Using headlines is a great way to see the world from a student’s perspective. Through Their Eyes also gives students the opportunity to write with empathy as they look at a situation from another point of view.
- Australian Bushfires
- The EU voted to ban all single use plastics
- Harry & Meghan stepping down from royal duties
- Measles Epidemic in the Congo
- Astronaut Christina Koch returning to Earth from the Space Station
- It’s Veganuary!
Why not try using a word to inspire students' choice of who or what's point of view to write from?
Abandoned (a child, an item of clothing, an animal, a building, hope)
Celebrated (a hero, a villain, success, a trophy)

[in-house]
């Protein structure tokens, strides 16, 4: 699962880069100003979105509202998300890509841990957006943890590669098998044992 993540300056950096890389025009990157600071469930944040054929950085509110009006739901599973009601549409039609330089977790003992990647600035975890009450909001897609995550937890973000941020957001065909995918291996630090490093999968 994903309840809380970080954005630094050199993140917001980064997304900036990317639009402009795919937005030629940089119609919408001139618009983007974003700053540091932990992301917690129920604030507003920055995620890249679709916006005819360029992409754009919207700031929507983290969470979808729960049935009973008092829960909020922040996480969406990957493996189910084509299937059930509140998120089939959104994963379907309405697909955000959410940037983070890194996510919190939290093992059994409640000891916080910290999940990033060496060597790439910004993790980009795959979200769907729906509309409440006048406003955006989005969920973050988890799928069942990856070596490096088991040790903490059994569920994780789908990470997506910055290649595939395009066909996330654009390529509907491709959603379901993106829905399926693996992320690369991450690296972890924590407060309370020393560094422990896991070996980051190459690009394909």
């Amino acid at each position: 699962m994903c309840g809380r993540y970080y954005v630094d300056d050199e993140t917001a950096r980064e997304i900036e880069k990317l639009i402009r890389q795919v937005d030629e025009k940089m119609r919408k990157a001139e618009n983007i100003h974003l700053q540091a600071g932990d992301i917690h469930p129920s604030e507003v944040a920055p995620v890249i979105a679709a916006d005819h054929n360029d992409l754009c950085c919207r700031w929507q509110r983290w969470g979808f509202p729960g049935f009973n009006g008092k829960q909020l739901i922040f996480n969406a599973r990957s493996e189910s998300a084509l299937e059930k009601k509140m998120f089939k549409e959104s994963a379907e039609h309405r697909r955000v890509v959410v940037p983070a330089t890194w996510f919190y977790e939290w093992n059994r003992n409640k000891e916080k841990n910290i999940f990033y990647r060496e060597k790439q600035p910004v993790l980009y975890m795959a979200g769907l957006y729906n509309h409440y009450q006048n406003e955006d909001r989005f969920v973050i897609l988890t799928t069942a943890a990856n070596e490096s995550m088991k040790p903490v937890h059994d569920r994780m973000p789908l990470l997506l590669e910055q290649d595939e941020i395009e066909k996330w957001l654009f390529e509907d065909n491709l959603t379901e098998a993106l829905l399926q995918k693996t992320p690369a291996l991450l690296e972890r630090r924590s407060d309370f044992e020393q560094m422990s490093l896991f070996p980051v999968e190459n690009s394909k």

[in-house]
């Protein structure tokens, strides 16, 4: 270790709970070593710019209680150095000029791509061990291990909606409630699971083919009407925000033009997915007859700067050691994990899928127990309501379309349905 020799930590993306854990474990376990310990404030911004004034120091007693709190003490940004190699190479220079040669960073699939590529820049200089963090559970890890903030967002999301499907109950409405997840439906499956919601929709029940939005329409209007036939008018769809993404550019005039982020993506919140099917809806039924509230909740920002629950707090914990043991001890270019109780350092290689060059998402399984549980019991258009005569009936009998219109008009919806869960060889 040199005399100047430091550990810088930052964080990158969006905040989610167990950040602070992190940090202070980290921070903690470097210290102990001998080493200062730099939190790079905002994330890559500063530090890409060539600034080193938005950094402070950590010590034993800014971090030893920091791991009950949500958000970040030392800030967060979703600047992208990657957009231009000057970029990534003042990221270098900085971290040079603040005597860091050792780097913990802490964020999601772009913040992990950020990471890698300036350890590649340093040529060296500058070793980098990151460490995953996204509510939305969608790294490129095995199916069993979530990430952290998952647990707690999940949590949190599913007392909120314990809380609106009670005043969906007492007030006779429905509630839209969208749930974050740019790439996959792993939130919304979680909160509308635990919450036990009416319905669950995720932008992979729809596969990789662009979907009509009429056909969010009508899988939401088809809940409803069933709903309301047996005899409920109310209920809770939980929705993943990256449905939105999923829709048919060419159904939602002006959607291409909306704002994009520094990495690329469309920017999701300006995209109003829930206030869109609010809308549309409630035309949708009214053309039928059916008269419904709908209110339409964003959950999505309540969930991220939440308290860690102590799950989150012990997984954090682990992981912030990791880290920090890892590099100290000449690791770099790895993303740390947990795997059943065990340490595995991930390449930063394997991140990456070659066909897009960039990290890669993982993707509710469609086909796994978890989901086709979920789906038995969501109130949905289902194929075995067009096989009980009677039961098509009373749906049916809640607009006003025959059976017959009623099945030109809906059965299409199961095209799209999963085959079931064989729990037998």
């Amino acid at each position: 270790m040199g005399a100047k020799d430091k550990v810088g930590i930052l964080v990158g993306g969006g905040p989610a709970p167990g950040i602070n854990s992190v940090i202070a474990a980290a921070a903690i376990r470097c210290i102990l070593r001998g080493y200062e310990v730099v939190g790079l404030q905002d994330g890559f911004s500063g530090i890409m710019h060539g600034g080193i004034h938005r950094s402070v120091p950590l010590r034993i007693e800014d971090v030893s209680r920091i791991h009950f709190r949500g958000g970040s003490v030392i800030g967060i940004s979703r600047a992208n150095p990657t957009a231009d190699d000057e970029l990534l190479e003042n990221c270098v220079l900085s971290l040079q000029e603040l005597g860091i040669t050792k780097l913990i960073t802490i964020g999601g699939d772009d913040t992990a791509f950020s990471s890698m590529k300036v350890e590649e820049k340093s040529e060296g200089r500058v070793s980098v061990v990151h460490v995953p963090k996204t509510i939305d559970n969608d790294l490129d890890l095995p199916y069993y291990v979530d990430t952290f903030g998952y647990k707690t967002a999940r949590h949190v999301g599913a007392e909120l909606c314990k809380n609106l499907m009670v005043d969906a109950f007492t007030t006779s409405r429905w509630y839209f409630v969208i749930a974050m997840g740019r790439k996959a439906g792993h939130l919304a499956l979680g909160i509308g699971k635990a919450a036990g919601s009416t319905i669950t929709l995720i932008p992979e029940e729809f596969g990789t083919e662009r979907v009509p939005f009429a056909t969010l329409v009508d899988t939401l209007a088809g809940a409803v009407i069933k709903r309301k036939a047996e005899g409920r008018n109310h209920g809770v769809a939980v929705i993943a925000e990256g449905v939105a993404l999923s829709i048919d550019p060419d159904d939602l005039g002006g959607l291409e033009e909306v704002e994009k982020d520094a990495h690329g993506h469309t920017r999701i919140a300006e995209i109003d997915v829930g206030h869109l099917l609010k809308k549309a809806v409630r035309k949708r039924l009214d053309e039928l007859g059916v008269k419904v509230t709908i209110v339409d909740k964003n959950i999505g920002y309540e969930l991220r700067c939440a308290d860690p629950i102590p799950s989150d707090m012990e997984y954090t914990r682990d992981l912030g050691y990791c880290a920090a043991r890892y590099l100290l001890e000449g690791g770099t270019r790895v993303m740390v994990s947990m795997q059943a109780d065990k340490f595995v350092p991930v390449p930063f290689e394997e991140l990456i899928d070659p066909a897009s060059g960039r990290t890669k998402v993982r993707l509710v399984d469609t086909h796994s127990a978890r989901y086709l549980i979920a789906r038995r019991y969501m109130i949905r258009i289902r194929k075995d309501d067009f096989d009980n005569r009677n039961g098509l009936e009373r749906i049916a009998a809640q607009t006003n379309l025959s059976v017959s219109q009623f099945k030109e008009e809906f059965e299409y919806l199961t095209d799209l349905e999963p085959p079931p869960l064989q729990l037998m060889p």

Achieved (a sportsperson, someone doing something for charity, beating an illness)
Persecuted (slavery, refugees, racism, Nelson Mandela, transgender)
Using this word or idea students research & find their Through Their Eyes poem inspiration!
Why not challenge students to use a poetic form?
Acrostic, rhyme, riddle, pantoum, sonnet... so many ways to be inspired!
- Acrostics are a fun way to showcase the name of the chosen point of view!
- Rhymes challenge students, but also make for interesting reading!
- A riddle adds a twist to Through Their Eyes – can we guess who or what’s point of view the poet is writing from?
- A pantoum uses repeated lines, so a fantastic way to drive a message to the reader
- A sonnet the perfect challenge for older or more able students to try!
Valentine's is about love so students could write a poem through the eyes of someone or something that's adored...
But why not put a twist in and challenge students to write a poem from the point of view of someone or something that is unloved or forgotten?
This makes for thought-provoking poems and appeals to those who don't rate Valentine's Day!